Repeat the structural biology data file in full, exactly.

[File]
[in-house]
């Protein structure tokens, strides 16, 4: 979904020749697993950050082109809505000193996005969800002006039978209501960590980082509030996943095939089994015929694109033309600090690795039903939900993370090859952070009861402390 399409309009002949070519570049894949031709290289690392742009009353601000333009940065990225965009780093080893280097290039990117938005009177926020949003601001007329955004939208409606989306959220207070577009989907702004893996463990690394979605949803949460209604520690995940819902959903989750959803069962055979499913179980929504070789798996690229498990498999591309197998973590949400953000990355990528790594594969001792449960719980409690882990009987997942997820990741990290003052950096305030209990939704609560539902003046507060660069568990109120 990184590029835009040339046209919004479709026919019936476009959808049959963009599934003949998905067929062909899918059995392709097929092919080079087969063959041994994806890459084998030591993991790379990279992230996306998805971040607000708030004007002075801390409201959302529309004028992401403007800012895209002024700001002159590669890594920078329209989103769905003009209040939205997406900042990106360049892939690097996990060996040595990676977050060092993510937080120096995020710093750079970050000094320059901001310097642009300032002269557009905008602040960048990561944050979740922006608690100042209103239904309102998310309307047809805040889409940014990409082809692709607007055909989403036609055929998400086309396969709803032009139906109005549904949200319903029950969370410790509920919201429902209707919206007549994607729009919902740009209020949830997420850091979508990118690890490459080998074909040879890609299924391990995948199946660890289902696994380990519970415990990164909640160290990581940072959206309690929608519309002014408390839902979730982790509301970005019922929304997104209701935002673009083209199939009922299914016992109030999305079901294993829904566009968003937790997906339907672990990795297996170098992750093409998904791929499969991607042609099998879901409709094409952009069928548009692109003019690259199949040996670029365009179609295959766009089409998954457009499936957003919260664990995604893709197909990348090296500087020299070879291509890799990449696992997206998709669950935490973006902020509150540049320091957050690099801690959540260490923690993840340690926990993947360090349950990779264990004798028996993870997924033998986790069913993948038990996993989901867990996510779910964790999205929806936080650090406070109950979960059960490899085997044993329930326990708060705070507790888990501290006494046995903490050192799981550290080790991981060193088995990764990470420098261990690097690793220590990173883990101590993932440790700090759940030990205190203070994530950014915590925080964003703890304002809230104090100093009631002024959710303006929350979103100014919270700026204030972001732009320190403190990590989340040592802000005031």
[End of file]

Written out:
[in-house]
């Protein structure tokens, strides 16, 4: 979904020749697993950050082109809505000193996005969800002006039978209501960590980082509030996943095939089994015929694109033309600090690795039903939900993370090859952070009861402390 399409309009002949070519570049894949031709290289690392742009009353601000333009940065990225965009780093080893280097290039990117938005009177926020949003601001007329955004939208409606989306959220207070577009989907702004893996463990690394979605949803949460209604520690995940819902959903989750959803069962055979499913179980929504070789798996690229498990498999591309197998973590949400953000990355990528790594594969001792449960719980409690882990009987997942997820990741990290003052950096305030209990939704609560539902003046507060660069568990109120 990184590029835009040339046209919004479709026919019936476009959808049959963009599934003949998905067929062909899918059995392709097929092919080079087969063959041994994806890459084998030591993991790379990279992230996306998805971040607000708030004007002075801390409201959302529309004028992401403007800012895209002024700001002159590669890594920078329209989103769905003009209040939205997406900042990106360049892939690097996990060996040595990676977050060092993510937080120096995020710093750079970050000094320059901001310097642009300032002269557009905008602040960048990561944050979740922006608690100042209103239904309102998310309307047809805040889409940014990409082809692709607007055909989403036609055929998400086309396969709803032009139906109005549904949200319903029950969370410790509920919201429902209707919206007549994607729009919902740009209020949830997420850091979508990118690890490459080998074909040879890609299924391990995948199946660890289902696994380990519970415990990164909640160290990581940072959206309690929608519309002014408390839902979730982790509301970005019922929304997104209701935002673009083209199939009922299914016992109030999305079901294993829904566009968003937790997906339907672990990795297996170098992750093409998904791929499969991607042609099998879901409709094409952009069928548009692109003019690259199949040996670029365009179609295959766009089409998954457009499936957003919260664990995604893709197909990348090296500087020299070879291509890799990449696992997206998709669950935490973006902020509150540049320091957050690099801690959540260490923690993840340690926990993947360090349950990779264990004798028996993870997924033998986790069913993948038990996993989901867990996510779910964790999205929806936080650090406070109950979960059960490899085997044993329930326990708060705070507790888990501290006494046995903490050192799981550290080790991981060193088995990764990470420098261990690097690793220590990173883990101590993932440790700090759940030990205190203070994530950014915590925080964003703890304002809230104090100093009631002024959710303006929350979103100014919270700026204030972001732009320190403190990590989340040592802000005031």